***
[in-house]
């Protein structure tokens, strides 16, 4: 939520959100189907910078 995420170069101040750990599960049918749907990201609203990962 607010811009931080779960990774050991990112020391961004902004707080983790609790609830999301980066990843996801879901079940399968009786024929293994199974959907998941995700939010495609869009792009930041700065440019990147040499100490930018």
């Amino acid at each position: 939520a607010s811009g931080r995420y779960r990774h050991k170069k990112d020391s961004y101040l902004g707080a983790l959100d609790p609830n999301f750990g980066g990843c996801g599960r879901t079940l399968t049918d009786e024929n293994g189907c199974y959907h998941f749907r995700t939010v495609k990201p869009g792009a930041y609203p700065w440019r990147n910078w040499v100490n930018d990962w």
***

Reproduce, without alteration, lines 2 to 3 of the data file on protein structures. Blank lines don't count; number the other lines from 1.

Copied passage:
């Protein structure tokens, strides 16, 4: 939520959100189907910078 995420170069101040750990599960049918749907990201609203990962 607010811009931080779960990774050991990112020391961004902004707080983790609790609830999301980066990843996801879901079940399968009786024929293994199974959907998941995700939010495609869009792009930041700065440019990147040499100490930018």
């Amino acid at each position: 939520a607010s811009g931080r995420y779960r990774h050991k170069k990112d020391s961004y101040l902004g707080a983790l959100d609790p609830n999301f750990g980066g990843c996801g599960r879901t079940l399968t049918d009786e024929n293994g189907c199974y959907h998941f749907r995700t939010v495609k990201p869009g792009a930041y609203p700065w440019r990147n910078w040499v100490n930018d990962w």